A couple months ago I had the unfortunate call to attend the funeral of my former coworker’s 20 year-old daughter who tragically died — of all unlikely things in a developed country — during childbirth. In dressing for the funeral, I selected a lovely black taffeta dress with an outer layer of sheer black tulle with long tulle sleeves. In spite of its elegance (it’s a Lilith sample my friend, a former employee of that Parisian label, gave me), I actually don’t wear it very frequently because it’s a lot of black and I think it makes a morbid statement, especially paired with my pale skin; however this quality made it ideal for my sad errand.
As I was putting the finishing touches on my toilette — I accessorized with a dripping black tasseled necklace — my partner asked if I really wanted to be so fancy. “Of course,” I replied, “it’s a funeral. You’re supposed to dress up to show your respect.” Both of us a little puzzled by the other’s expectations of appropriate mourning dress, we resumed the conversation later.
My guy is accustomed to Jewish traditions including the kriah (or keriah), where mourners tear a rent in their clothes which they display for the 7 days of shiva, the intense mourning period following a death. The specific placement of this tear is determined by the relationship with the deceased: for a parent, the visible rip is on or near the heart; for siblings, children and spouses, the rip is on the right and need not actually be visible. Children of the deceased are not allowed to ever mend the tears they make, even when shiva has ended, whereas all other mourners may patch the holes after shoshim, the 30 days following a death. Straight away, a hierarchy of relationships is established by the clothes. That of the parent and child is given precedence — even over spouses — in a stylized demonstration of respect and perhaps obligation more than an implied closeness of personal relationship, which I found interesting.
Kriah is traditionally ripped while standing (to show strength in a time of grief) and the following blessing is recited: Barukh atah Adonai Eloheinu melekh ha’olam dayan ha’emet. Translation: “Blessed are You, Adonai Our God, Ruler of the Universe, the True Judge.”
Nowadays, a torn kriah ribbon, pinned in the appropriate location, is sometimes substituted for an actual tear in mourners’ clothes:
The Biblical roots of the kriah include when Jacob believed his son Joseph was dead and he tore his garments (Genesis 37:34). Likewise, King David and all his men rent their clothes upon hearing of the death of Saul and Jonathan (II Samuel 1:11). Job, too, in grieving for his children, stood up and rent his clothes (Job 1:20).
The kriah is a visual representation of the tear in the hearts and lives of the bereaved, or alternately, a vent to release grief. It also signifies that it is only the outer garment (representing the body) that has been torn; the soul of the deceased and the love that the deceased and the mourners have for each other endures. Furthermore, vanity in times of mourning is viewed as disrespectful — the bereaved should be focused on internal, soulful emotions and not outward public appearance. To this end, bathing, changing clothes, haircuts and nail clipping are also suspended, and to avoid temptation of pride, mirrors are covered.
The final rule of self-presentation during shiva (which also applies for Yom Kippur, the Day of Atonement) is that leather shoes may not be worn. I was initially perplexed (as were several Jewish friends I asked, and many many people on the internet) as to the reasoning behind the ban on leather shoes in times of mourning. I understand that going without shoes is a powerful display of the rejection of physical comfort, but why would leather be specified? Sneakers, flip-flops or Crocs would circumvent the no-leather shoes rule but wouldn’t make sense if shunning comfort were the sole object (tee hee). Have no fear, Reader on the edge of your seat — I did find a plausible explanation.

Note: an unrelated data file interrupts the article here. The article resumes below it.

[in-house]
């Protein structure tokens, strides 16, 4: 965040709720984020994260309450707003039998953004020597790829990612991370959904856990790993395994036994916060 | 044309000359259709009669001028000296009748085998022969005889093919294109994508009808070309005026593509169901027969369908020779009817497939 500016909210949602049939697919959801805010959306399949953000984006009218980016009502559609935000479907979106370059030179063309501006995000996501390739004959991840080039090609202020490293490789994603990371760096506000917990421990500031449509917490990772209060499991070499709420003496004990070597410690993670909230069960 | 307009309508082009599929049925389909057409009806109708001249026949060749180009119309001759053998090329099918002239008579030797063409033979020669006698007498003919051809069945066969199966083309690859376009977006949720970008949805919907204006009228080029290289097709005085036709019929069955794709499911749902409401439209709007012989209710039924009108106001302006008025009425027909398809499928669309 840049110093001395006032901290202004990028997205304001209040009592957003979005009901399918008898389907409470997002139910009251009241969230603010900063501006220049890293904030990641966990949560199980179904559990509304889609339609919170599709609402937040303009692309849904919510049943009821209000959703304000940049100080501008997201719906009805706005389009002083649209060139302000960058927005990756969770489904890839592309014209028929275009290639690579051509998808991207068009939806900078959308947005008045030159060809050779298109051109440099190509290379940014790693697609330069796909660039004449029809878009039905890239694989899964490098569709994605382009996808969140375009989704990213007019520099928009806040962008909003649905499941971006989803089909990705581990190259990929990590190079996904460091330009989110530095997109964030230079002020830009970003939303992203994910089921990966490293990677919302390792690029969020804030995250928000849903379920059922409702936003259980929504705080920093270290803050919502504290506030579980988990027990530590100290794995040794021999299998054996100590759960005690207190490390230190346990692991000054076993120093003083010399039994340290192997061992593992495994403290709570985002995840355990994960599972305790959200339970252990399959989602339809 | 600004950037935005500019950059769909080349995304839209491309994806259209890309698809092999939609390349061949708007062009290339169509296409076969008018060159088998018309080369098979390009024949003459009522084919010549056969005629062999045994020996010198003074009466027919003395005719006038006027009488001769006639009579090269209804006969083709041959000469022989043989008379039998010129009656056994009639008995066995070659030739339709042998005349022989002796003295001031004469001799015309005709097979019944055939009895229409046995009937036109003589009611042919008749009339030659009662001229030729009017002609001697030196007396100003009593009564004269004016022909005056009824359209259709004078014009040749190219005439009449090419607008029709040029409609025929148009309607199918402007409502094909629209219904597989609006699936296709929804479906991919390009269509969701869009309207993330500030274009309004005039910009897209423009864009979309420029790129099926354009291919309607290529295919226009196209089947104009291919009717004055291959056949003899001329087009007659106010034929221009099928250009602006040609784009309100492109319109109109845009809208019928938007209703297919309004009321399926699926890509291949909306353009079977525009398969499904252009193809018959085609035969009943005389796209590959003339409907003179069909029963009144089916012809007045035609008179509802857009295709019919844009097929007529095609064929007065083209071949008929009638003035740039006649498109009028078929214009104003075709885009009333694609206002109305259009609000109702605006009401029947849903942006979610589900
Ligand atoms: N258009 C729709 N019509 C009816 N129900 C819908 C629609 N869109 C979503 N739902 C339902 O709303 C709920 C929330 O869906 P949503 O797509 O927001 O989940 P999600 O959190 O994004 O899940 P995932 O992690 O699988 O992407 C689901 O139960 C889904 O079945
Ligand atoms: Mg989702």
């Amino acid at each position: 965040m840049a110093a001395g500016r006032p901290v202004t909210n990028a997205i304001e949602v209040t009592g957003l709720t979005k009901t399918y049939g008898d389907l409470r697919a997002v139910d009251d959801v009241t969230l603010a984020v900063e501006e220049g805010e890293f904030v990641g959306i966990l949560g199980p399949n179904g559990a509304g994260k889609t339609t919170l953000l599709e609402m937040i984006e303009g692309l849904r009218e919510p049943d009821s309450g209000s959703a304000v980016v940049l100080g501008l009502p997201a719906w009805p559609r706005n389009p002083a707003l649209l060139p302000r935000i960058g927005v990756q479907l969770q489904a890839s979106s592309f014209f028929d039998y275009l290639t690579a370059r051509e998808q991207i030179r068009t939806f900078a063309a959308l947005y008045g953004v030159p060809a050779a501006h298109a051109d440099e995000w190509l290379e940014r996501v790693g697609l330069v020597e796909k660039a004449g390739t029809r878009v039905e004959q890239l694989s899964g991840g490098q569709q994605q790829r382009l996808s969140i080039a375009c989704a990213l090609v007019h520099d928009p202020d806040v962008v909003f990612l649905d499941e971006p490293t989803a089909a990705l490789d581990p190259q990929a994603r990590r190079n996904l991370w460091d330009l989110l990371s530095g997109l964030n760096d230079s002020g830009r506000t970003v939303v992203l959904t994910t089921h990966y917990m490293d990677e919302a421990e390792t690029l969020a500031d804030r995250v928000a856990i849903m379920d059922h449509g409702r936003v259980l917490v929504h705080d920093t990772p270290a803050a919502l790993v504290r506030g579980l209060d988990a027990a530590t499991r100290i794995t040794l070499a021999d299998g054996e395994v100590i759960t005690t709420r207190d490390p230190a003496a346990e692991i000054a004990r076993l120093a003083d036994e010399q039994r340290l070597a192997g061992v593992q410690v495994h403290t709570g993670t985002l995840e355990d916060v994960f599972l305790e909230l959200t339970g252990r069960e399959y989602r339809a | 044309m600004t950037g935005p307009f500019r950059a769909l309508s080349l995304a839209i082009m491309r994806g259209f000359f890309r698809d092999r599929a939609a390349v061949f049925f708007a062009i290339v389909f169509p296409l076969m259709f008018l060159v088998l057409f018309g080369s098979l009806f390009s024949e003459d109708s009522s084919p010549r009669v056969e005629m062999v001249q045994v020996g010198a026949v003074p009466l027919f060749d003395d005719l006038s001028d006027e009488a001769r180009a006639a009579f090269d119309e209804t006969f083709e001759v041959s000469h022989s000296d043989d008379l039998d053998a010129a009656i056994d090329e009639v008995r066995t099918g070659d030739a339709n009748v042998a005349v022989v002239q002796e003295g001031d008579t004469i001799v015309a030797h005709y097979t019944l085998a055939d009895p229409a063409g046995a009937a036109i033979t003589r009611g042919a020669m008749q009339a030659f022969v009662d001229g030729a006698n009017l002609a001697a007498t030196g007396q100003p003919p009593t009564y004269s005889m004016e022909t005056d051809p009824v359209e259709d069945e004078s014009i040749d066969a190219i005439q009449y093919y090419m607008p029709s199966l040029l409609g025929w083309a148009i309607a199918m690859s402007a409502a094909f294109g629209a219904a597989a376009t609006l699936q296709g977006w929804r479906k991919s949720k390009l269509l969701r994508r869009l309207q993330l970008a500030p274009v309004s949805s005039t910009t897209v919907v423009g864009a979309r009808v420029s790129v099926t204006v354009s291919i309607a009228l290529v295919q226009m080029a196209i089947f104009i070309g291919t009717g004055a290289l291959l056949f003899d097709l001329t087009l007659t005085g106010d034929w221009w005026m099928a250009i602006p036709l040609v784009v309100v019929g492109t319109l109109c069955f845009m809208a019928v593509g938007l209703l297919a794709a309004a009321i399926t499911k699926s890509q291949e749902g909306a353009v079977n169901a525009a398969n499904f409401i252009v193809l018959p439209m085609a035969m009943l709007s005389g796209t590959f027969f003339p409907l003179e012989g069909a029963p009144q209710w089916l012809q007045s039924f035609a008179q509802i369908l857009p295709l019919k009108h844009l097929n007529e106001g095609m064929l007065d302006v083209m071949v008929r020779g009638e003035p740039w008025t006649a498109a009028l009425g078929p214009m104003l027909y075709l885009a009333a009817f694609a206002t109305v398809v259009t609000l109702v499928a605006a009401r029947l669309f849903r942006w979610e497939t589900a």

First (and unsurprisingly), foregoing leather shoes to show deference has roots in the Torah: Moses removed his leather shoes (or sandals, as the case probably was) to approach the burning bush (Exodus 3:5), Joshua did as well when he faced the angel at the Promised Land (Joshua 5:15), and Ezekiel was commanded to remove his shoes while in mourning (Ezekiel 24:17). In these cases, the object was to show deference to God, but during shiva I imagine that that reverence is transferred to the departed. These were not demonstrations of deliberate discomfort so much as those of humility. A secondary explanation is that leather used to be far more of a luxury item than it is today (though there are clearly still traces of this high end market remaining). Leather shoes, then, fell into the category of jewelry and general adornment too ostentatious for times of ritualistic despair. The third reason for the leather shoes ban is one of sensitivity. “This is a day that we are not to practice violence and to look for compassion in life,” says Rabbi Jay Rosenbaum of the Herzl-Ner Tamid Conservative Congregation. “But to get the leather that would be used to make shoes would mean killing one of God’s creatures.”
For Jews, distressing their appearance is a physical manifestation their distressed emotional states, which I find perfectly poignant, though it runs contrary to the Christian practices and ideologies I grew up with. Brought up Episcopalian (the WASP version of Catholic), we had a very different set of rituals surrounding death and mourning. A particularly complex and rigid set of rules and customs were solidified during the Victorian era.